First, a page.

11. doc molloy

    Dare I say it.. Love is never having to say you’re sorry.. There I said it..

  12. tabula rasa
    doc molloy: Dare I say it.. Love is never having to say you’re sorry.. There I said it.. · 8 minutes ago

    Here’s a different view.  My Dad taught me that the wise say they’re sorry, sometimes even before they are completely convinced that they’re sorry.   It’s been good advice for me.  Saying “I love you” and “I’m sorry” are good lubrication for a marriage.

  13. doc molloy
    tabula rasa

    doc molloy: Dare I say it.. Love is never having to say you’re sorry.. There I said it.. · 8 minutes ago

    Here’s a different view.  My Dad taught me that the wise say they’re sorry, sometimes even before they are completely convinced that they’re sorry.   It’s been good advice for me.  Saying “I love you” and “I’m sorry” are good lubrication for a marriage. · 21 minutes ago

    It was being facetious, remember this..  syrupy as all get out!

    And we won’t even go near The Way We Were!!

  14. tabula rasa
    doc molloy

    tabula rasa

    doc molloy: Dare I say it.. Love is never having to say you’re sorry.. There I said it.. · 8 minutes ago

    Here’s a different view.  My Dad taught me that the wise say they’re sorry, sometimes even before they are completely convinced that they’re sorry.   It’s been good advice for me.  Saying “I love you” and “I’m sorry” are good lubrication for a marriage. · 21 minutes ago

    It was being facetious, remember this..  syrupy as all get out!

    And we won’t even go near The Way We Were!! · 5 minutes ago

    I thought you were being ironical (do we need an irony emoticon?)  Ali McGraw was nice to look at, but a very, very bad actress.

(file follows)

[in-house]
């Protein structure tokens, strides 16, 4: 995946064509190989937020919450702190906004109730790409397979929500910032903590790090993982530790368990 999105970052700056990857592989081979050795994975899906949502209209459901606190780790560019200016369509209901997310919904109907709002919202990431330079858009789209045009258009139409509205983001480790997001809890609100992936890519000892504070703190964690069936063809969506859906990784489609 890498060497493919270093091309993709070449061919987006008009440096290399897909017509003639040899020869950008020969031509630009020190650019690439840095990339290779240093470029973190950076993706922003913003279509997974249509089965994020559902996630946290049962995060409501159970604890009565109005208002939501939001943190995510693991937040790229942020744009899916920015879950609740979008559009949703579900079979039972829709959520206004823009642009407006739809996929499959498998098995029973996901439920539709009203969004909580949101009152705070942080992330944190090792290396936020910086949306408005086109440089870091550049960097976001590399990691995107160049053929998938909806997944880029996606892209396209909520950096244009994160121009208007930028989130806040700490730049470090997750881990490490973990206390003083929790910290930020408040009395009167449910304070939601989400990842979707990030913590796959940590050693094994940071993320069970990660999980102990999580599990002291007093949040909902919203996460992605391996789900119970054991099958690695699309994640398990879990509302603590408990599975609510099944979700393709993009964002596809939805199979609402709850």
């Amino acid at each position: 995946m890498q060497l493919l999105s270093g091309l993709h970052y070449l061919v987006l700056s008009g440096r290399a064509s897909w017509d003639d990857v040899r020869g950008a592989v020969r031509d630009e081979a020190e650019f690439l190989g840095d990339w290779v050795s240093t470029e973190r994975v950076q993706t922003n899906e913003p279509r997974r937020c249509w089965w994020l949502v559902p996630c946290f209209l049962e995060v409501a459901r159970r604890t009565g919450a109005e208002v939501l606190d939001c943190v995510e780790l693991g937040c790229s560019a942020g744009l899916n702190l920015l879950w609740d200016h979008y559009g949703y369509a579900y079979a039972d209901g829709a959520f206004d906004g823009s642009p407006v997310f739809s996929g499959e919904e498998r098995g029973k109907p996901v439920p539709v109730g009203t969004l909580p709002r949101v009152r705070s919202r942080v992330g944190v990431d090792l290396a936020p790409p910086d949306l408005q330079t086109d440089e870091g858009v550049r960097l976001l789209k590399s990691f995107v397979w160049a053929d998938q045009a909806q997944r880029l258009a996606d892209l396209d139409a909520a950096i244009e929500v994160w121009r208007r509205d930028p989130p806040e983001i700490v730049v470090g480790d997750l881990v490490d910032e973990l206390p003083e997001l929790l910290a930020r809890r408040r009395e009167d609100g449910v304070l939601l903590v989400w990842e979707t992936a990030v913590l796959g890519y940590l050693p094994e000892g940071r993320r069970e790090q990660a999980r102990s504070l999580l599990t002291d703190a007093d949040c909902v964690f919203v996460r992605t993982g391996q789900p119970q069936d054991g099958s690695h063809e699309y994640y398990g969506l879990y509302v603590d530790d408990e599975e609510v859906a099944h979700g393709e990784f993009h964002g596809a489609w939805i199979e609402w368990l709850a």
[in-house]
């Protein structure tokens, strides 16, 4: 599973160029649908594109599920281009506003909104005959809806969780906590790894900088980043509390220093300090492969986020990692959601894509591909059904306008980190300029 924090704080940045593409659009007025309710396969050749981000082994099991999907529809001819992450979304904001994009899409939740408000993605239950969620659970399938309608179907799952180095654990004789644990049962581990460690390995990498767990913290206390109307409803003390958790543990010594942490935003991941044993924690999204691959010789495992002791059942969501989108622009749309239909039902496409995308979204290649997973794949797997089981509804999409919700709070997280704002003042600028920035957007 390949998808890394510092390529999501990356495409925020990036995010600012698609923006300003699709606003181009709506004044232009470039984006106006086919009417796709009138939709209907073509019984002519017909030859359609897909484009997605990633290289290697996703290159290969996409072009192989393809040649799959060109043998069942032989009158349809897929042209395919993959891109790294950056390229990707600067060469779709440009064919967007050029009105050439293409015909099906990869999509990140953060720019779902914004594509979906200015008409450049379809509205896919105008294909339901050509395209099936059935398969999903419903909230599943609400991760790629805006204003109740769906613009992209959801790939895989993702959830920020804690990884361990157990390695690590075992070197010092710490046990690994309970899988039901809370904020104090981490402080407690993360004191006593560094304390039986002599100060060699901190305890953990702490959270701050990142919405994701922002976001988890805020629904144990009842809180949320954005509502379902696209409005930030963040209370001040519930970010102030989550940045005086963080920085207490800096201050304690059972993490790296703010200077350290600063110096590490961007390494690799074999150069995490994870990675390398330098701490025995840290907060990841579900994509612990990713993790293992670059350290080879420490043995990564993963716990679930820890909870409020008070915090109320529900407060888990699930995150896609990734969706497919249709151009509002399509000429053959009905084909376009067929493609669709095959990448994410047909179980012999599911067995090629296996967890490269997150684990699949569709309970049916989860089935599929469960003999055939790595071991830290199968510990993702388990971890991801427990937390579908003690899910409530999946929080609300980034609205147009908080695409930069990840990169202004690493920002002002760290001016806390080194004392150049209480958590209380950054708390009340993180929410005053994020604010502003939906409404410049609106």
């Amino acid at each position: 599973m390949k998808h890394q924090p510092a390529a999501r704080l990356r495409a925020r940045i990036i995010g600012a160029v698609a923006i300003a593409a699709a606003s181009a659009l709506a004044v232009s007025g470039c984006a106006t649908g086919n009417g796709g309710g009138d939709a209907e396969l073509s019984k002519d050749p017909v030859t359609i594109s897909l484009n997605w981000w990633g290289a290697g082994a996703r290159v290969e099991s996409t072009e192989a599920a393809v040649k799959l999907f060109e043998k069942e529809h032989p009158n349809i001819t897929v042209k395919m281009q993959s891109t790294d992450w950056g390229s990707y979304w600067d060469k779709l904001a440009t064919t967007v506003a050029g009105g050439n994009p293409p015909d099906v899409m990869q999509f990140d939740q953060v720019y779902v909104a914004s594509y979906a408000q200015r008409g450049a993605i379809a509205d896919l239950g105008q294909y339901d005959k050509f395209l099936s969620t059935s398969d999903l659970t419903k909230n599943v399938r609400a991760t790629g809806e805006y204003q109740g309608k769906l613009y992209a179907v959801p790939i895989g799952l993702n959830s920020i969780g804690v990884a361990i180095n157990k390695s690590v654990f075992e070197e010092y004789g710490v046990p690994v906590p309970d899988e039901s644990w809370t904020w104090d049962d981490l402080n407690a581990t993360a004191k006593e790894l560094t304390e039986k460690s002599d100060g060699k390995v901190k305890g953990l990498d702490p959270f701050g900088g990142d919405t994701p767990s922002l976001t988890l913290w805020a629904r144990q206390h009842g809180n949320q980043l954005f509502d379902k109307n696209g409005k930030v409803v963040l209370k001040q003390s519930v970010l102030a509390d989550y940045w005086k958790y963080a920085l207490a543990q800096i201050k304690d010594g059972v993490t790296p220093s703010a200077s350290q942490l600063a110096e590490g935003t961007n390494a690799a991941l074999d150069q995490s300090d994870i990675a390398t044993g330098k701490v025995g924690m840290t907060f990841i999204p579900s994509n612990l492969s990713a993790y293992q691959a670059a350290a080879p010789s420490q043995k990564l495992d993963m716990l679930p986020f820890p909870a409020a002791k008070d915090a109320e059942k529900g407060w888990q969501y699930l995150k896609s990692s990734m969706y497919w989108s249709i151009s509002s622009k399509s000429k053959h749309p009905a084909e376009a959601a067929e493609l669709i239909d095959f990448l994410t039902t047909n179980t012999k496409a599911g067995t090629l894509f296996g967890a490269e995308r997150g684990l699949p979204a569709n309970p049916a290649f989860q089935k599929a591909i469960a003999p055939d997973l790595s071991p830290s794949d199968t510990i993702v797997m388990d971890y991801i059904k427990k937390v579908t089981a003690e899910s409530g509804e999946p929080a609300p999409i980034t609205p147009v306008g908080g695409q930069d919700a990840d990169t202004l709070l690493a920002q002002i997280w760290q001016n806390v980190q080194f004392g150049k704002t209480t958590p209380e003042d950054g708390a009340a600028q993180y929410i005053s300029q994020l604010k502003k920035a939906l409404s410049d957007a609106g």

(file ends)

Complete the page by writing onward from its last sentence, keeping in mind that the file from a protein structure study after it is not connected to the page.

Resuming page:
15. doc molloy
    tabula rasa

    doc molloy

    tabula rasa

    doc molloy: Dare I say it.. Love is never having to say you’re sorry.. There I said it.. · 8 minutes ago

    Here’s a different view.  My Dad taught me that the wise say they’re sorry, sometimes even before they are completely convinced that they’re sorry.   It’s been good advice for me.  Saying “I love you” and “I’m sorry” are good lubrication for a marriage. · 21 minutes ago

    It was being facetious, remember this..  syrupy as all get out!

    And we won’t even go near The Way We Were!! · 5 minutes ago

    I thought you were being ironical (do we need an irony emoticon?)  Ali McGraw was nice to look at, but a very, very bad actress. · 4 minutes ago

    Pardon that emoticon.. to paraphrase a lyric..

  16. Misthiocracy
    doc molloy

    tabula rasa

    doc molloy

    tabula rasa

    doc molloy: Dare I say it.. Love is never having to say you’re sorry.. There I said it.. · 8 minutes ago

    Here’s a different view.  My Dad taught me that the wise say they’re sorry, sometimes even before they are completely convinced that they’re sorry.   It’s been good advice for me.  Saying “I love you” and “I’m sorry” are good lubrication for a marriage. · 21 minutes ago

    It was being facetious, remember this..  syrupy as all get out!

    And we won’t even go near The Way We Were!! · 5 minutes ago